Artwork done without color, using only black, white and shades of gray.
Thick, water-based paint that is stronger than tempera or watercolors; sometimes called a “plastic” paint.
The arrangement within a work of art so that all of the elements appear symmetrical (even) or asymmetrical (uneven) in design and proportion.
Color is light; therefore, pigment that appears to be a certain color (e.g. blue) has absorbed all of the colored rays of white light except the color it shows (blue), which it reflects. White pigment does not absorb any colored rays; black absorbs all of the colors of the spectrum.
Fabric background that has been prepped for painting.
Art that is made by shaping, finishing and firing clay in a kiln. Ceramic mediums include: earthenware, porcelain, sculpture, enamel. These mediums may be decorated with slip, engobe, or glaze, applied by a number of techniques, including resist, mishima, and sanggam.
Soft, chalk-like crayons used to make very strong, dark lines that can be smudged to create different effects.
A measure of the intensity, strength or purity of a color. “Full chroma” is pigment that is undiluted with another color or medium.
Color is what the eye sees when light is reflected off of an object.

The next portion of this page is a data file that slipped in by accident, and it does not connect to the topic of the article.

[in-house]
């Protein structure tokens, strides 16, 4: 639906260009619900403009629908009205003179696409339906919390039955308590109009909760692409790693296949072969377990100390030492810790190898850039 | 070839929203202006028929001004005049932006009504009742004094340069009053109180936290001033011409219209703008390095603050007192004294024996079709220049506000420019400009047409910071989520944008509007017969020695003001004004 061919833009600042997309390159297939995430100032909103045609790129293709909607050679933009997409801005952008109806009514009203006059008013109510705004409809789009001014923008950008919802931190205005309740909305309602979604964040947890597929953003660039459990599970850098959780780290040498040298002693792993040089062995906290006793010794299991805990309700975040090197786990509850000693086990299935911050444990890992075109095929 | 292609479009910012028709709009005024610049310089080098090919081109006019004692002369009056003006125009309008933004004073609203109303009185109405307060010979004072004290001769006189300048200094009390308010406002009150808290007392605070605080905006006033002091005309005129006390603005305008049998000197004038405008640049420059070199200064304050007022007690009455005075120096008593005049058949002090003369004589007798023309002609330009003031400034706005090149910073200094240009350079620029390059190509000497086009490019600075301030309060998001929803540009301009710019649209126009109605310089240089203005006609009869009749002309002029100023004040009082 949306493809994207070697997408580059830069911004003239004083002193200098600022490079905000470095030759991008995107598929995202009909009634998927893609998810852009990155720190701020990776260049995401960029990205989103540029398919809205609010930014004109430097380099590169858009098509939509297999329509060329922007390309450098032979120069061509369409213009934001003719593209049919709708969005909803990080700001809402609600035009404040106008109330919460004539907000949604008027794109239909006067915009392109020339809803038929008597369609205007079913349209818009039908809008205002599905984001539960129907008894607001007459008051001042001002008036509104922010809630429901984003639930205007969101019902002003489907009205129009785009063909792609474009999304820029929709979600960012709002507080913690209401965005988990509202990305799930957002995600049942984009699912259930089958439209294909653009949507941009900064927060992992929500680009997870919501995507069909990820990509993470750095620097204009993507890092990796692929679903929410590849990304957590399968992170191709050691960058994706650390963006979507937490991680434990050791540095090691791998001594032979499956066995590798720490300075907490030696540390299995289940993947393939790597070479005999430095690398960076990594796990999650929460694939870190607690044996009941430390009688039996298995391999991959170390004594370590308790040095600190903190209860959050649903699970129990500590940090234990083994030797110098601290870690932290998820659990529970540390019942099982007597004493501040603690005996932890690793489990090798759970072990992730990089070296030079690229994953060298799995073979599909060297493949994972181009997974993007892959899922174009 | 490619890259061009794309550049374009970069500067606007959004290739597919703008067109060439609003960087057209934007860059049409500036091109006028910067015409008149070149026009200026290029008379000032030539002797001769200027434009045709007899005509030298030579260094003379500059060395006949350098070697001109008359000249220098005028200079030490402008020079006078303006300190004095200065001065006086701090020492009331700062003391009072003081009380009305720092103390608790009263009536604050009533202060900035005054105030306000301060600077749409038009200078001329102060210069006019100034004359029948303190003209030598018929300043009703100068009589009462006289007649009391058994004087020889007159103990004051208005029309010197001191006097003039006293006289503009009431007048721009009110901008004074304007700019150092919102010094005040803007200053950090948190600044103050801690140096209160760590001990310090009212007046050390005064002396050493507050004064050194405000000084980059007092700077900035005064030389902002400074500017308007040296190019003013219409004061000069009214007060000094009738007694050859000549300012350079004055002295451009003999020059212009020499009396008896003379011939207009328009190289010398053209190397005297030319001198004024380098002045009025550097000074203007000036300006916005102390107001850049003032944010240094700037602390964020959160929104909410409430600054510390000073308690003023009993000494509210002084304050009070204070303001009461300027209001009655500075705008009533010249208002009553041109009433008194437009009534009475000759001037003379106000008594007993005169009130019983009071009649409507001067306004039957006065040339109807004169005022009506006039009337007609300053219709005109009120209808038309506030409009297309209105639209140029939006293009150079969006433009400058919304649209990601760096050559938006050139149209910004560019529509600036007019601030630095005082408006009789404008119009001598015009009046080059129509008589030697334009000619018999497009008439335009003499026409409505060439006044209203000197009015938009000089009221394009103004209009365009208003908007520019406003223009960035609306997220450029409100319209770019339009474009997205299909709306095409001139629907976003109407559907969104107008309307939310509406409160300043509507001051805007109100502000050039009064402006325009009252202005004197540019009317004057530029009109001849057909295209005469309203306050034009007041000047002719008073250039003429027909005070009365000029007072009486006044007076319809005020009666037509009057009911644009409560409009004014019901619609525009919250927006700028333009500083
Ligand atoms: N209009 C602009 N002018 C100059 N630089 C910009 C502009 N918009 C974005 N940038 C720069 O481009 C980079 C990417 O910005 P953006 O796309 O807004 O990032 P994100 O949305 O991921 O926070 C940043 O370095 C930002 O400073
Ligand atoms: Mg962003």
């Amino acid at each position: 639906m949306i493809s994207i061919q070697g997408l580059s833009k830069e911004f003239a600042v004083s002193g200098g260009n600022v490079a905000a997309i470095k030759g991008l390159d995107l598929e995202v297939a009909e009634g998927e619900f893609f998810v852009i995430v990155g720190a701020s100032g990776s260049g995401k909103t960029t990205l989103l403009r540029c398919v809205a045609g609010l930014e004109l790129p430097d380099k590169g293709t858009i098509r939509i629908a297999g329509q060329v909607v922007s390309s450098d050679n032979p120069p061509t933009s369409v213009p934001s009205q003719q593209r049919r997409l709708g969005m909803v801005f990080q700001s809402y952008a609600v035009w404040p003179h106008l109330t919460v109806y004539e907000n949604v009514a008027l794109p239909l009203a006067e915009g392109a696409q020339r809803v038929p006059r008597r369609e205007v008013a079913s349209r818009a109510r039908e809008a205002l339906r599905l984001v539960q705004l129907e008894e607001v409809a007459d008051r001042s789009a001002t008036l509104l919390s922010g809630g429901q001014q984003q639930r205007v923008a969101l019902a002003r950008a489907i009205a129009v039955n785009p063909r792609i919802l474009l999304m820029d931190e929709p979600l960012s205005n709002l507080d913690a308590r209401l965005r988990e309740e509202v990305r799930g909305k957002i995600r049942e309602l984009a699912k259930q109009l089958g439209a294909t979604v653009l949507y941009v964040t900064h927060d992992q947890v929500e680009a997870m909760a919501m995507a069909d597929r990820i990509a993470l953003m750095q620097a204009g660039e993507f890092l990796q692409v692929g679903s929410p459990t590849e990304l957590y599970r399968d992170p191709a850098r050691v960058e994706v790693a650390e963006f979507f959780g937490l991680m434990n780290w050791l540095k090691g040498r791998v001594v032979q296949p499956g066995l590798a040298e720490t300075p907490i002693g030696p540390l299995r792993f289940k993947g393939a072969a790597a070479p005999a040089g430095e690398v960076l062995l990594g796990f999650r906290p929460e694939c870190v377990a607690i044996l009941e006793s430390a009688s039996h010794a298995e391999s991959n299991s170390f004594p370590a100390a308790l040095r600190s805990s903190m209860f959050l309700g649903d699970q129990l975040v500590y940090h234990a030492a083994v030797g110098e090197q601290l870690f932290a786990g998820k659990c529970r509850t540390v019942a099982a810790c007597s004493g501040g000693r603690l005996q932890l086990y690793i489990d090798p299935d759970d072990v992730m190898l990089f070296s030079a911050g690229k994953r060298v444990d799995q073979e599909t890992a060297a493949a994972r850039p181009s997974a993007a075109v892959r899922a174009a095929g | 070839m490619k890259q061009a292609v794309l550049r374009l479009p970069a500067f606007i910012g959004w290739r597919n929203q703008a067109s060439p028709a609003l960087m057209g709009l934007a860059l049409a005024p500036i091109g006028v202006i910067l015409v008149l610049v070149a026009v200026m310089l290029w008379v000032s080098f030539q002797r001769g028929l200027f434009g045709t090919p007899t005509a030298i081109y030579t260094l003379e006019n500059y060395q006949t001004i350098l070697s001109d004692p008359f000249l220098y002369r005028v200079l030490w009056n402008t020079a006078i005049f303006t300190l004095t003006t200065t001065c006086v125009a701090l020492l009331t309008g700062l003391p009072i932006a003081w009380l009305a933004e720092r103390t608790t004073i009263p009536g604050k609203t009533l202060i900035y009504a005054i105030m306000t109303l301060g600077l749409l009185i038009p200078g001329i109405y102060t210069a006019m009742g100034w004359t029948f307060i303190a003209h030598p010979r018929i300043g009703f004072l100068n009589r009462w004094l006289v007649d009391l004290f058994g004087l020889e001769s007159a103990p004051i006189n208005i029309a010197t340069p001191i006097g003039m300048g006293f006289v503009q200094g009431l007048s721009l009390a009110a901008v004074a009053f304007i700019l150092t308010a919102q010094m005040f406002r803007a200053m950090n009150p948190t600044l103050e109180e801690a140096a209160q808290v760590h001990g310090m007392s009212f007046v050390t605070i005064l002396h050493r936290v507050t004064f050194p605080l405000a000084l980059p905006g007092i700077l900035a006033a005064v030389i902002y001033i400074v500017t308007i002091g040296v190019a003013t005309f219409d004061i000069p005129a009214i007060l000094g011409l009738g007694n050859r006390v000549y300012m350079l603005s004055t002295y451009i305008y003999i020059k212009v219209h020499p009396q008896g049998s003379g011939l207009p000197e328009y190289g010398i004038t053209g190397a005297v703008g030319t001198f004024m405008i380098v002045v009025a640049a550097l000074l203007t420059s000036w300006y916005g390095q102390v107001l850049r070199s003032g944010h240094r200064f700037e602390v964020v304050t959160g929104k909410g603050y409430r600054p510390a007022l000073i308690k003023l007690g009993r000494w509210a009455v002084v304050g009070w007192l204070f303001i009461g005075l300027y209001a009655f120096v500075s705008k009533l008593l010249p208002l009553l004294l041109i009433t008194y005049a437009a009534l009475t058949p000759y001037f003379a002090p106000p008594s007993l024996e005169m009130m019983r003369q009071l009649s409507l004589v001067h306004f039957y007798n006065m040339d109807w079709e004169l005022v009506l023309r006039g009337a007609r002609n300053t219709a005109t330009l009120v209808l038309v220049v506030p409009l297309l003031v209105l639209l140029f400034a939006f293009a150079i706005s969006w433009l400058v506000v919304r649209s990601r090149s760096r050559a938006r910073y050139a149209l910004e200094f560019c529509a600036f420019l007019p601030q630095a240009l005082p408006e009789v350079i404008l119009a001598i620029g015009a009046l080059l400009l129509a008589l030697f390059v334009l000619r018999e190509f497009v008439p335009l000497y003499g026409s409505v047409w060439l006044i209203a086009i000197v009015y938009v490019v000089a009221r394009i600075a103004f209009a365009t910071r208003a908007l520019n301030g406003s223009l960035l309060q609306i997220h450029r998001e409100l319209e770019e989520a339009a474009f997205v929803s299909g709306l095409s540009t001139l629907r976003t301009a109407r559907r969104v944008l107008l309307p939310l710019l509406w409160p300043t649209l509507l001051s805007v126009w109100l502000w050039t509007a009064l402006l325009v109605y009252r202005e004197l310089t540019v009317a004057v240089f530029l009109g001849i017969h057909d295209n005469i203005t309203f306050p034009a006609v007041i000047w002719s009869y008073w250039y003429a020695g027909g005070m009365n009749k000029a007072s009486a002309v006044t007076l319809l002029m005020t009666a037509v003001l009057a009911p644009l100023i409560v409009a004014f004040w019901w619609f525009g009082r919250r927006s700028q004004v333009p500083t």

Colors that appear opposite each other on the color wheel. Examples are: red and green, blue and orange, yellow and purple.
Arrangement of lines, colors and form in a piece of art.
A drawing that shows only the outline, not the details or mass, of the subject.
The juxtaposition of two opposites, such as a light and dark shading or rough and smooth texture.
Painting technique using powdered colors mixed with glue, or another sticky binding agent such as egg yolk.
An element of a painting that stands out in relation to the rest of the work.
Painting technique that uses more pigment than water.
A group of identical prints that can be numbered and signed by the artist.
Basic visual symbols found in artwork, such as color, shape, line, form, space, point, light, motion, direction, scale, dimension, and texture.
The shape elements present in a work of art.
The most permanent form of wall decoration achieved by applying pigment directly to damp plaster.
Color that is applied in a thin, transparent sheen over a previously painted area to modify the original color.
A type of opaque watercolors and the corresponding painting technique using these colors combined with white to make tints. This gives the painting a light-reflecting quality that is different from the luminosity of transparent watercolors.
Areas of a painting or drawing where reflected light is the brightest.
A description of color attributes, specifically, it’s name, i.e. red, blue, yellow etc.
Painting technique that uses heavy layers or strokes to create thick or rough brush marks that can be distinguished from a flat, smooth surface.
Often considered the most important art movement of the 19th century. Impressionism is manipulating color, light, and surface texture to capture a fleeting moment on canvas.
The strength of a color’s brightness or dullness.